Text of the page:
Two Dimensional Barcode Scanning Technology can be used with the majority of pediatric vaccines. Recent studies show that the use of 2D scanning increase accuracy in vaccine documentation and reduces documentation time by an average of 21 seconds. 2D barcode scanning improves practice efficiency, increases vaccine inventory accuracy, and assists in proper billing. In addition, the technology benefits patients by improving safety and documentation, reducing errors, and identifying expired vaccines before they are administered to patients. The AAP’s 2D barcoding resources include practice uses, choosing a scanner, and getting the scanner to “work.”   

For practices not yet ready to implement 2D barcoding, CPP has other resources to help manage your vaccine inventory including a Vaccine Inventory Reconciliation Sheet. These resources can be found on our website.

CPP Vaccine Summit a Success

The inaugural CPP Buying Group – Vaccine Management Summit on May 2 was a great success. More than 100 vaccine professionals from across the state attended the conference to gain knowledge from industry leaders. Dr. Kristen Feemster, Director of Research for the Vaccine Education Center at Children’s Hospital of Philadelphia, kicked off the summit with a comprehensive review of vaccines on the horizon.

The first round of breakout sessions focused on Central Ohio Primary Care’s efforts to improve pediatric and adult vaccination rates, a presentation about maximizing savings when purchasing vaccines, and a discussion on vaccine documentation and coding.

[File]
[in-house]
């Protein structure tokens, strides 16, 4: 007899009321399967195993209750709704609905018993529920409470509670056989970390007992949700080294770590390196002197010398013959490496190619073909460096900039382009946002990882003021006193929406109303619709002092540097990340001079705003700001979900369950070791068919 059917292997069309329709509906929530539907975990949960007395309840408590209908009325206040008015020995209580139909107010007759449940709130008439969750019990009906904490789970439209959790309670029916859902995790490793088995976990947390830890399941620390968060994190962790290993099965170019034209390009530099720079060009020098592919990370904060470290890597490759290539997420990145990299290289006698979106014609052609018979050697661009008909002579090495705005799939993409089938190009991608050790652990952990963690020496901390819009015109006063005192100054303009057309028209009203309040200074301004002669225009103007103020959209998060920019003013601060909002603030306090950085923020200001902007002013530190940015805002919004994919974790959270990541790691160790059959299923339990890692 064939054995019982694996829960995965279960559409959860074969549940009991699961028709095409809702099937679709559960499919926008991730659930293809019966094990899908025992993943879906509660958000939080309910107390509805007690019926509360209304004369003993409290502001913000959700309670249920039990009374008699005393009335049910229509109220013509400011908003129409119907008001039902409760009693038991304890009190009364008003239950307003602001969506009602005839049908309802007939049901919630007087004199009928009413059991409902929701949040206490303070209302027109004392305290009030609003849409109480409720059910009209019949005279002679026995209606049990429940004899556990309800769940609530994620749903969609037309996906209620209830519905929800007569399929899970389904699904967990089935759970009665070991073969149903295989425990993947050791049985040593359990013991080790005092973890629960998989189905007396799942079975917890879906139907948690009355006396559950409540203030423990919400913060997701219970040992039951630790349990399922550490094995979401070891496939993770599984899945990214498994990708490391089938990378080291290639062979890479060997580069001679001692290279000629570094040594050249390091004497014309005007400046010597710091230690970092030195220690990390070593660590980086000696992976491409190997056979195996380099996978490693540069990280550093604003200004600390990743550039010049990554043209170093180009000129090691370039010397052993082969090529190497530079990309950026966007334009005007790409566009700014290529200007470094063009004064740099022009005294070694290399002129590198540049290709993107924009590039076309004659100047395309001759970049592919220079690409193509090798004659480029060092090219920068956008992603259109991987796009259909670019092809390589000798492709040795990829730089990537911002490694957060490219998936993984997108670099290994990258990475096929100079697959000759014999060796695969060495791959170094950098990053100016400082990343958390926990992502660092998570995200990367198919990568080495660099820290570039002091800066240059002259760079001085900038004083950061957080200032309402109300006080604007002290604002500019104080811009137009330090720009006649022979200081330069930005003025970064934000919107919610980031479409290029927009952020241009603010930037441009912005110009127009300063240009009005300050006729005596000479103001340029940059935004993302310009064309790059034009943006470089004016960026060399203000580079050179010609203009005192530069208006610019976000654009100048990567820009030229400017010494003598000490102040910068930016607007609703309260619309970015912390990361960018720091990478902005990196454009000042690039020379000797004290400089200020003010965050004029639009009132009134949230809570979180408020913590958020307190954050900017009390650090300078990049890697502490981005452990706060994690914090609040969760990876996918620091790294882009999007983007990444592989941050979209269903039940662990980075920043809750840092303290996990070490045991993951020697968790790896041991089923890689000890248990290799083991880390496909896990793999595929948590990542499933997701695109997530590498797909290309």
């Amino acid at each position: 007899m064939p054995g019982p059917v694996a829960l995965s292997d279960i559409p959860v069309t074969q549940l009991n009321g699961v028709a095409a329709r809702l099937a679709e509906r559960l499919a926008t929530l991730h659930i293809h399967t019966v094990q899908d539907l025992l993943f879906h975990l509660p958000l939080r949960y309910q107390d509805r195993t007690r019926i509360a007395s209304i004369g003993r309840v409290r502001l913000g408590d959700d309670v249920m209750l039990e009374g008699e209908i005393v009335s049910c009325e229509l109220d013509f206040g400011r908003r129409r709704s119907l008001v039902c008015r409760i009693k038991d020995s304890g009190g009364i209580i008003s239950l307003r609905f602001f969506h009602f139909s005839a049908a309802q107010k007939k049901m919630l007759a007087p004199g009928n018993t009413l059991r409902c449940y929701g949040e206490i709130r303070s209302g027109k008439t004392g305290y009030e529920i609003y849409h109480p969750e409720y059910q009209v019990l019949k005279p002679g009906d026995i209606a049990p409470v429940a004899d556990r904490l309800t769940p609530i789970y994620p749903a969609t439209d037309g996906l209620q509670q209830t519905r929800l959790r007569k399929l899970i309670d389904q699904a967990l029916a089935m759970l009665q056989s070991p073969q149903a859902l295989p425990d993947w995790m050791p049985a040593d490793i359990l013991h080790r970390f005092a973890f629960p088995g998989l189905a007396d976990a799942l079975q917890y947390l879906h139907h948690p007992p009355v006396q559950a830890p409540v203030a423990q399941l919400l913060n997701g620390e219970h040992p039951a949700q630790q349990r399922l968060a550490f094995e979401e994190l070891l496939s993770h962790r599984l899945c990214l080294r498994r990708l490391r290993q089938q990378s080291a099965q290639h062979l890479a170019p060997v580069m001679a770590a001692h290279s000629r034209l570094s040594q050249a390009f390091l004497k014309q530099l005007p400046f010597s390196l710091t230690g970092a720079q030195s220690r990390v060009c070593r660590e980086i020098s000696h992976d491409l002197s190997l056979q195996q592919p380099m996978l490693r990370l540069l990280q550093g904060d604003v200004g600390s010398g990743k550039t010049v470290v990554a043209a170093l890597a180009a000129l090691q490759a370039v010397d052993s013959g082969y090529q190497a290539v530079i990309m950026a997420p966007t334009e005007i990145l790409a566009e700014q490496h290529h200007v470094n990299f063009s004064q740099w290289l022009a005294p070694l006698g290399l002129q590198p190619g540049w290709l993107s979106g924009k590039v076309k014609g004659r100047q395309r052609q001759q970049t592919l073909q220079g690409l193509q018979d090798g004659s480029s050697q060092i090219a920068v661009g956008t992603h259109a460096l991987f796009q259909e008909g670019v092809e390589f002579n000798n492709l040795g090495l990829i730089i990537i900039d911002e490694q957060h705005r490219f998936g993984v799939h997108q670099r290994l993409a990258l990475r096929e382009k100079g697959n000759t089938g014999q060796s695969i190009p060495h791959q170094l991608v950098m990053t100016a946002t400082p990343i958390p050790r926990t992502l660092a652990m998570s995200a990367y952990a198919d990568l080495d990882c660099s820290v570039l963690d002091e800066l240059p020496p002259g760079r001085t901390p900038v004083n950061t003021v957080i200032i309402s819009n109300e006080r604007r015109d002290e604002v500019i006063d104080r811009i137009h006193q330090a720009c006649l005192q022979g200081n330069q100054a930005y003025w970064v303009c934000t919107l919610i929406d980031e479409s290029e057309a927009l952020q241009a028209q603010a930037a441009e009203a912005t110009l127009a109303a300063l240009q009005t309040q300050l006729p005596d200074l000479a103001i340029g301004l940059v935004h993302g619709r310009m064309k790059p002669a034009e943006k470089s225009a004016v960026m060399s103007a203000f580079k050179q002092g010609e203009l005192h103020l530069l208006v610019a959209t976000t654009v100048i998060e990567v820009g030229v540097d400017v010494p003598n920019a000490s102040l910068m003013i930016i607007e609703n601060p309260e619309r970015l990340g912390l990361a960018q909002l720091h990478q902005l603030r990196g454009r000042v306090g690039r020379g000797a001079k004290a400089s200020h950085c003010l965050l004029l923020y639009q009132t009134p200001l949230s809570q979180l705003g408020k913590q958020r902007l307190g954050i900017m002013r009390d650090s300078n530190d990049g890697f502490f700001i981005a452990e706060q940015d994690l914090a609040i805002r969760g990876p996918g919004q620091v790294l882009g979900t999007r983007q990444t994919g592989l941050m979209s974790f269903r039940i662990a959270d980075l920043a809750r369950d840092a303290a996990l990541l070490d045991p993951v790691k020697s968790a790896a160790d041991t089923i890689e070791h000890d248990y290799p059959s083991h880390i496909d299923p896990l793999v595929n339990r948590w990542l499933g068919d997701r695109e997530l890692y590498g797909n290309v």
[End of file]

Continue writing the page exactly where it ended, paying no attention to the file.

CPP staff hard at work at the registration table.

The second group of breakout sessions included a panel discussion between representatives of Pediatric Associates and the Ohio AAP on creating a culture of vaccination, a presentation by Mount Carmel Health on inventory management and 2D barcoding, and information from the Ohio Department of Health concerning vaccine storage guidelines and updates.

Attendee feedback was overwhelmingly positive.  CPP staff and planning committee members are already working to make the next summit even better.

AAP Flu Vaccine Update: No preference for injected vaccine over nasal spray

On March 14, 2019, the AAP issued a press release stating it does not recommend the inactivated flu vaccine, which is injected, over the quadrivalent live attenuated influenza vaccine, which is given via nasal spray to healthy patients ages 2 through 49. This recommendation for the 2019-2020 flu season reverses a prior preference for the injectable vaccine.

CPP members can take advantage of our partnership with AstraZeneca and receive a discount on doses of FluMist®. Please contact the CPP office at cpp@nationwidechildrens.org or 614-722-2145 to obtain a declaration form that needs to be completed to access this discount. Members can pre-book their FluMist doses by contacting an authorized distributor (McKesson or FFF Enterprises) by June 30, 2019.